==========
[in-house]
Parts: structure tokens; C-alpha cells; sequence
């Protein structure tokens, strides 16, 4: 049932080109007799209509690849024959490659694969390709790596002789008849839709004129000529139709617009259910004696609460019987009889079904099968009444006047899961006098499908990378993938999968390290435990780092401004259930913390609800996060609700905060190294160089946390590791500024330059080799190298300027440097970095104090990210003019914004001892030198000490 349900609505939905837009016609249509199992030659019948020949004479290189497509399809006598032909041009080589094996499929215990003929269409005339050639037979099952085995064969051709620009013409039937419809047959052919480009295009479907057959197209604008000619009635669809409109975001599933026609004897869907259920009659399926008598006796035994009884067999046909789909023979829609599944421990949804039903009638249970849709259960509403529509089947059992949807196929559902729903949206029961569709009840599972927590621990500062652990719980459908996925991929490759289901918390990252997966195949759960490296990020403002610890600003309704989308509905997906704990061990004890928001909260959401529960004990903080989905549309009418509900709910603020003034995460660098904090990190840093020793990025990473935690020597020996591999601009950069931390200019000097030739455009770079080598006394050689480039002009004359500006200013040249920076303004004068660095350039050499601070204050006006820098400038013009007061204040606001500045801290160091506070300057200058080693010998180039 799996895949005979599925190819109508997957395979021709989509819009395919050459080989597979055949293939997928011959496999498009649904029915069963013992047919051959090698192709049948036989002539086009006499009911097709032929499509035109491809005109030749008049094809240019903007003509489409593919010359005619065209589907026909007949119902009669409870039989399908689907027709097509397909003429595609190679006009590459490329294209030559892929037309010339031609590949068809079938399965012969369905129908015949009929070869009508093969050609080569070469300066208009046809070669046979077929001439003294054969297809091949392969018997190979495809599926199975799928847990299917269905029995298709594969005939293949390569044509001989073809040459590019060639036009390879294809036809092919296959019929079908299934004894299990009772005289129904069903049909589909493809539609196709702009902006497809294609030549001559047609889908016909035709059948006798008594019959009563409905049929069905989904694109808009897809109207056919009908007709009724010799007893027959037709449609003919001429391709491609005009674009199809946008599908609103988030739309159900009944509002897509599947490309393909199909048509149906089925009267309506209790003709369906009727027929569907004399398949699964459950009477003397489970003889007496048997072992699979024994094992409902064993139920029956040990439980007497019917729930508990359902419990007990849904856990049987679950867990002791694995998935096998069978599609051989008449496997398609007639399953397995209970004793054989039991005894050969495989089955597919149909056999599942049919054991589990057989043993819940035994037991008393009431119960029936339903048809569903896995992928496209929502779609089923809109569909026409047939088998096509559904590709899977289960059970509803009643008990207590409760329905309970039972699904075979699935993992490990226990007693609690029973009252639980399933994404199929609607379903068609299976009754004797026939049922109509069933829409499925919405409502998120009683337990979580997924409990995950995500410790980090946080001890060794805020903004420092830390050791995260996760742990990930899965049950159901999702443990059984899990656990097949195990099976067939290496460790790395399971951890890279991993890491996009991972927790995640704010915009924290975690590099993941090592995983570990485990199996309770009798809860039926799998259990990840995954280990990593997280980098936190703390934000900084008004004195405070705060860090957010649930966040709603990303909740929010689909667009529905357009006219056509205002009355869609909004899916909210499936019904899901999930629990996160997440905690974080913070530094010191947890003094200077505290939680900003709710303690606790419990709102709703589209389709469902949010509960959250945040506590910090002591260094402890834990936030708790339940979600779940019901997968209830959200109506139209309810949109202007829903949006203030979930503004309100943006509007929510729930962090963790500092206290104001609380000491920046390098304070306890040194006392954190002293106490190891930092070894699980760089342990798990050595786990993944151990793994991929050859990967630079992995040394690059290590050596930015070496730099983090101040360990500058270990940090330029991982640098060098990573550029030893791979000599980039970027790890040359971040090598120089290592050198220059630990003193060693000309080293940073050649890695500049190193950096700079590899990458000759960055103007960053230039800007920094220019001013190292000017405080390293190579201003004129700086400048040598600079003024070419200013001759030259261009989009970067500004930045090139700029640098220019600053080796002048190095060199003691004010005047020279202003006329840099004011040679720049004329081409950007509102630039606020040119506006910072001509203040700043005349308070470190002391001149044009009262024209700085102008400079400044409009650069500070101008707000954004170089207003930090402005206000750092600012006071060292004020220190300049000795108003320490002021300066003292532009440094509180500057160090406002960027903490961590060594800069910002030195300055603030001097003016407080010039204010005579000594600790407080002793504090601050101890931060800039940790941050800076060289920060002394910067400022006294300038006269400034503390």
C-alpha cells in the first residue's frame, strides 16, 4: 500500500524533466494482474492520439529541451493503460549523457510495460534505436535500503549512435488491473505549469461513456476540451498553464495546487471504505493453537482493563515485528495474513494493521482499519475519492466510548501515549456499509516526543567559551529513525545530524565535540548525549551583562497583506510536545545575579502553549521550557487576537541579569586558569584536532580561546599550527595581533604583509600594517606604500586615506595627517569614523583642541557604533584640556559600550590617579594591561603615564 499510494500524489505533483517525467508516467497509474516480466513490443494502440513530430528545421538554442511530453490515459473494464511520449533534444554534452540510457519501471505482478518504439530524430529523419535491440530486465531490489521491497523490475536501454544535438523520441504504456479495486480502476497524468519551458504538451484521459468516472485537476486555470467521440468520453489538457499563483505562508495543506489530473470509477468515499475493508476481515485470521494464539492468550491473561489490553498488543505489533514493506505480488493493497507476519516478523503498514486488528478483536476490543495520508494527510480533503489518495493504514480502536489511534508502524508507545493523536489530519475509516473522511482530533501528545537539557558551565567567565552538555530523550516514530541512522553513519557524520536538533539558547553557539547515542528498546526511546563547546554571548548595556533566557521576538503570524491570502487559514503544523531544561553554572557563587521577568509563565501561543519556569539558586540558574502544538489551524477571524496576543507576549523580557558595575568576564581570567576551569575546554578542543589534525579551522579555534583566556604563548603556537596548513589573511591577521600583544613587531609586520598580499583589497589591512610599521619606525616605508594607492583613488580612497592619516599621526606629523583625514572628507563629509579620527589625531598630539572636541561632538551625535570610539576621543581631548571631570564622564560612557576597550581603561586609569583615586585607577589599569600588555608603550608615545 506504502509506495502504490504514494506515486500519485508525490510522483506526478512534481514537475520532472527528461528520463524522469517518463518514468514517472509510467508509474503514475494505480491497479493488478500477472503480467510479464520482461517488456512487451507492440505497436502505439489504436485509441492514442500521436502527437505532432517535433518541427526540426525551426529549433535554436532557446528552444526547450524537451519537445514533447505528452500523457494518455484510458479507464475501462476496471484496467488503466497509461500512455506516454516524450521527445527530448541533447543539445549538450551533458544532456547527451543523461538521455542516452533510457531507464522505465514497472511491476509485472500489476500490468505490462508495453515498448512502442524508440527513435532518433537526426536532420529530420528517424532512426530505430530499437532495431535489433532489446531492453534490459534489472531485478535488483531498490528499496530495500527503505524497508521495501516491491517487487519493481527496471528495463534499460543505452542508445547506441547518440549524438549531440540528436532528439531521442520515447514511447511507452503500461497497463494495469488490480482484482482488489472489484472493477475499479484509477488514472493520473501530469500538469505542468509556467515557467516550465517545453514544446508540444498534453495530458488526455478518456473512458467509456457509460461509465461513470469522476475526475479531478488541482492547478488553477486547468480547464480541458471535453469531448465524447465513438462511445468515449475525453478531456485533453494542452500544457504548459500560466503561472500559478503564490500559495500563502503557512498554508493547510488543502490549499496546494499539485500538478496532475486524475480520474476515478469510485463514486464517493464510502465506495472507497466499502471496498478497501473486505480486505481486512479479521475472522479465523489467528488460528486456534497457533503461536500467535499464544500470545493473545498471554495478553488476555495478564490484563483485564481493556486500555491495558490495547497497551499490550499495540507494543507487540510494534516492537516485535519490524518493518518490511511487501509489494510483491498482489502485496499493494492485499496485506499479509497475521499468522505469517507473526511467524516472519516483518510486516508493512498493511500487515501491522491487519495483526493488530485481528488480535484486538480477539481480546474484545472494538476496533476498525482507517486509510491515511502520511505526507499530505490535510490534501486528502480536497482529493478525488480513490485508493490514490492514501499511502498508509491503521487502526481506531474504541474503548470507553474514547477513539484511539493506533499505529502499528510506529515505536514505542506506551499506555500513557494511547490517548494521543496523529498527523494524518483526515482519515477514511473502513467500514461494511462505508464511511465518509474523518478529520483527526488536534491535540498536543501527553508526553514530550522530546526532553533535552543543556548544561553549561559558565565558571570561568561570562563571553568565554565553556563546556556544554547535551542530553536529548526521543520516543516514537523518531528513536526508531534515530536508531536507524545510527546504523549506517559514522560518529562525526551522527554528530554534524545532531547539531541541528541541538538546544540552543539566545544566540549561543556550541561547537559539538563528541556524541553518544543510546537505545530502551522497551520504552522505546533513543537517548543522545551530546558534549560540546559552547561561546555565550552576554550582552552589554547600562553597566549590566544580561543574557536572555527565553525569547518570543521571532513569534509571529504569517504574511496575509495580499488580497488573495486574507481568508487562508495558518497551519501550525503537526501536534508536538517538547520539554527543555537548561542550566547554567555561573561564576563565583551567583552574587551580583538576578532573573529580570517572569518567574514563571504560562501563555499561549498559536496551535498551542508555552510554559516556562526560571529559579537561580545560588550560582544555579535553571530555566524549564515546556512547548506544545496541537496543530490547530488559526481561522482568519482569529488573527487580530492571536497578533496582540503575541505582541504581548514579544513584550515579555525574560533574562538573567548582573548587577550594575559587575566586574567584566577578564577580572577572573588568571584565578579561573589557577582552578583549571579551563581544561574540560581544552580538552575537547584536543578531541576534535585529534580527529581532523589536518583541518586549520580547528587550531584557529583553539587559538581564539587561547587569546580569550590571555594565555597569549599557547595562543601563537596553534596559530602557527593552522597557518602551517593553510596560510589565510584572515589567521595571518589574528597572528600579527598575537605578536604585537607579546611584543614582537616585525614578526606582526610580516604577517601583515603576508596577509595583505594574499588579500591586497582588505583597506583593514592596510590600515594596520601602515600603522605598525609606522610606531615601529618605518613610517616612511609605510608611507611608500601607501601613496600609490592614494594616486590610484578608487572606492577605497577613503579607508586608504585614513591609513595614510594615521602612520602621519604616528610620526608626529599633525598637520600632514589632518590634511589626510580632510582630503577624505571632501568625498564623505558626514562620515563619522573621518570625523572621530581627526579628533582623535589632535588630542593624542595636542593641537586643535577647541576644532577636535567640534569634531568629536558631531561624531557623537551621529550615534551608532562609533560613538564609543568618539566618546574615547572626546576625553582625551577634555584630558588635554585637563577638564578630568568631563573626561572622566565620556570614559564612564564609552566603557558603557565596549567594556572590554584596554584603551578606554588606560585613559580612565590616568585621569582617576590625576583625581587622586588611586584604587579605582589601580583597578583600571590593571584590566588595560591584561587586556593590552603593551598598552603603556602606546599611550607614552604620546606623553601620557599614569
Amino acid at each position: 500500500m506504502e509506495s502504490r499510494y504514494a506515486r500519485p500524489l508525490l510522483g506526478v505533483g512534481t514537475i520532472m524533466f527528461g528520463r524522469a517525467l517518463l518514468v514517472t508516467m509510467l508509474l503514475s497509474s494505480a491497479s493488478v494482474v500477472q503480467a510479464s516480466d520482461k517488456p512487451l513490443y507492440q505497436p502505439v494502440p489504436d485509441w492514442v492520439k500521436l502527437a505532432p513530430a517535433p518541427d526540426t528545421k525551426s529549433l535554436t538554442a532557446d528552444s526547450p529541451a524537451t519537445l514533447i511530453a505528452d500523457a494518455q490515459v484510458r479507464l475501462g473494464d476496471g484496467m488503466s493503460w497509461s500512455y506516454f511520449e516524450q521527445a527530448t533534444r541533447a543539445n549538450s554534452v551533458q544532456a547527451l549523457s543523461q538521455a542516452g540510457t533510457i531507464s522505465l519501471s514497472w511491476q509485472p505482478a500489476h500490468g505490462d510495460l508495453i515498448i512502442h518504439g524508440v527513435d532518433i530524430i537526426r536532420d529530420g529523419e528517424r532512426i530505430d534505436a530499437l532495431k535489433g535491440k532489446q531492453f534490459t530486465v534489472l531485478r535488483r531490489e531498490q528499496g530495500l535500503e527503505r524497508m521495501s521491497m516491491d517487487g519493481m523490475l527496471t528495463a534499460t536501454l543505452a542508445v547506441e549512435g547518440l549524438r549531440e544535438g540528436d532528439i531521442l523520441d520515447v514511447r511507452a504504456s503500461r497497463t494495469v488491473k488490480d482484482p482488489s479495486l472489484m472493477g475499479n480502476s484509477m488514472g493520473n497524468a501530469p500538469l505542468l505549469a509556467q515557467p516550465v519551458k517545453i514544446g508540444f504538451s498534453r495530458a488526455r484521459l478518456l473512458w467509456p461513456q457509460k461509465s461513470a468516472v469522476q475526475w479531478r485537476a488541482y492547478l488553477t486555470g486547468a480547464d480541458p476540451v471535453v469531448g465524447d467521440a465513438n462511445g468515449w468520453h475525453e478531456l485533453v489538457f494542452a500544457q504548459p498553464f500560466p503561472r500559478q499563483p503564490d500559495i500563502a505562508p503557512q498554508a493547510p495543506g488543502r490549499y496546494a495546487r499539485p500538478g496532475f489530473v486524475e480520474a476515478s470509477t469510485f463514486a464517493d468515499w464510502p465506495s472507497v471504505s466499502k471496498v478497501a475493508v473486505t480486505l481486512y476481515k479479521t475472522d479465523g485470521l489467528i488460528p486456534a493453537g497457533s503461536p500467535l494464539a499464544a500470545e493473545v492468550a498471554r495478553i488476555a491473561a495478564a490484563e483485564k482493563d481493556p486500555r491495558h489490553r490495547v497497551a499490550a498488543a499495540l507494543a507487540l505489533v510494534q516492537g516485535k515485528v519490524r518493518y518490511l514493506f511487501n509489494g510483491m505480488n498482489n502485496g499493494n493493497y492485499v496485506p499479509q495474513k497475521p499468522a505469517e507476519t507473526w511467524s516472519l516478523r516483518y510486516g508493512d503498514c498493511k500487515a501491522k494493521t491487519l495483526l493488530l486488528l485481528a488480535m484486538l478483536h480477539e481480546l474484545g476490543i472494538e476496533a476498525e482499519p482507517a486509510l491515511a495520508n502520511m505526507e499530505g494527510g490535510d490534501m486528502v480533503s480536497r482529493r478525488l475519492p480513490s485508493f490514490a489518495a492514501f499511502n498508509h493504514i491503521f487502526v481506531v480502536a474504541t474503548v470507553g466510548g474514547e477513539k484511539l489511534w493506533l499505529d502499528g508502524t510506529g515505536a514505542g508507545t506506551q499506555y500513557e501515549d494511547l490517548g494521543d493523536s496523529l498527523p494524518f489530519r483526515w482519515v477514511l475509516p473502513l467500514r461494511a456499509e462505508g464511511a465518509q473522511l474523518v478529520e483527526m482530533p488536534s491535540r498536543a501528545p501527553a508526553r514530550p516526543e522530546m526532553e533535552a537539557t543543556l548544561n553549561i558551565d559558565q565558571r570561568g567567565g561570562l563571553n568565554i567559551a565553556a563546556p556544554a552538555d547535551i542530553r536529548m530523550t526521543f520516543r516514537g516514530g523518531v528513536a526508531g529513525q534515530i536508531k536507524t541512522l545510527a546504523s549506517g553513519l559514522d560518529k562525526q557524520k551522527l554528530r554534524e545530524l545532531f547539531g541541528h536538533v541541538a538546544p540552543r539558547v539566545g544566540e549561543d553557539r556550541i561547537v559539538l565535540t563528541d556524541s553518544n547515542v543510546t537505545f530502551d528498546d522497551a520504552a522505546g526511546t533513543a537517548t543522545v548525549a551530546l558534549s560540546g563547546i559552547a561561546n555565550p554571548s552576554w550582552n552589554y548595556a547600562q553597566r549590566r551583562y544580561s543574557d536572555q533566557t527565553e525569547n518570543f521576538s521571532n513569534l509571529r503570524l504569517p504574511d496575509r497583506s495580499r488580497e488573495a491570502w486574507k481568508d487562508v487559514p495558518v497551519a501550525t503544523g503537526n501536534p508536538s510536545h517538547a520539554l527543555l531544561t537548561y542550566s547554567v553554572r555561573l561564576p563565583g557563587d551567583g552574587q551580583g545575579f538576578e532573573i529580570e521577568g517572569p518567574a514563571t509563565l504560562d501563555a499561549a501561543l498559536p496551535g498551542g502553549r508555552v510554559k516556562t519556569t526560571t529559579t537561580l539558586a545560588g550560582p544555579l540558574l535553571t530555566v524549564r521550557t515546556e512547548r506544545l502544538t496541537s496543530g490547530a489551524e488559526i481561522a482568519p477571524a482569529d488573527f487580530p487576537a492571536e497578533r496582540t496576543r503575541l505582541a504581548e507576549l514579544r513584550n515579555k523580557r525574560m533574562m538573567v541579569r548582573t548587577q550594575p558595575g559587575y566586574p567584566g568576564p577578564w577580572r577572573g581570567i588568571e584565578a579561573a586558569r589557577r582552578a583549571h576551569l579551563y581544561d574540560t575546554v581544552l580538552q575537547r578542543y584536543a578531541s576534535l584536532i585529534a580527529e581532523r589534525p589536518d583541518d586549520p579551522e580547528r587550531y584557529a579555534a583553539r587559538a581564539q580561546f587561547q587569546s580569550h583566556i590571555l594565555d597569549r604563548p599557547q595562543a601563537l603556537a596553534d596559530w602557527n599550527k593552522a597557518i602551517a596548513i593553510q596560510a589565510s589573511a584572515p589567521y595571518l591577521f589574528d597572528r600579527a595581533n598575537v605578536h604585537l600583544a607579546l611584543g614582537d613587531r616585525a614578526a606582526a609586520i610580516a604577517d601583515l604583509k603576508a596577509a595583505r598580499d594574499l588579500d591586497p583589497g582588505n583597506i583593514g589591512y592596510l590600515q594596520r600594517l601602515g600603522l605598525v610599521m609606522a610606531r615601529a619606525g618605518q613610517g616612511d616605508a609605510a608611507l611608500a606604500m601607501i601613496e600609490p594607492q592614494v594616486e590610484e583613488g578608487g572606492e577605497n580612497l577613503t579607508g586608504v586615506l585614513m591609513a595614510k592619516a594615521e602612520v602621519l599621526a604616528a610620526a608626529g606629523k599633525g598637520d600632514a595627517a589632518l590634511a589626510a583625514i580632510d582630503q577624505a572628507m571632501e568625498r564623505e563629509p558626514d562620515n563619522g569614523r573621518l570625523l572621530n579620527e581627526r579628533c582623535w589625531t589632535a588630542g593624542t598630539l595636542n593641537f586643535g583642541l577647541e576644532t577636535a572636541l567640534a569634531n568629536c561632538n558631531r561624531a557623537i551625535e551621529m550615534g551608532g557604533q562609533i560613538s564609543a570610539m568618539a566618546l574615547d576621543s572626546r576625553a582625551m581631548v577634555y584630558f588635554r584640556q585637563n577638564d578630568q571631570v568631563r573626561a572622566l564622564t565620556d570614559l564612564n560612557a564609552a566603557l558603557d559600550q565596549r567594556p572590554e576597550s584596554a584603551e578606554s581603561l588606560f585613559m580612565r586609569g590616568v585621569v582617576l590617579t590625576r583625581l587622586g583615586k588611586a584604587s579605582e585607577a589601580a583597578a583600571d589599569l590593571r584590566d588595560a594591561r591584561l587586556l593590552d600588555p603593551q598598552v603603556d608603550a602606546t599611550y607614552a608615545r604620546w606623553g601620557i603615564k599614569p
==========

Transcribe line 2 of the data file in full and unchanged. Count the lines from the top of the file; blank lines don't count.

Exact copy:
Parts: structure tokens; C-alpha cells; sequence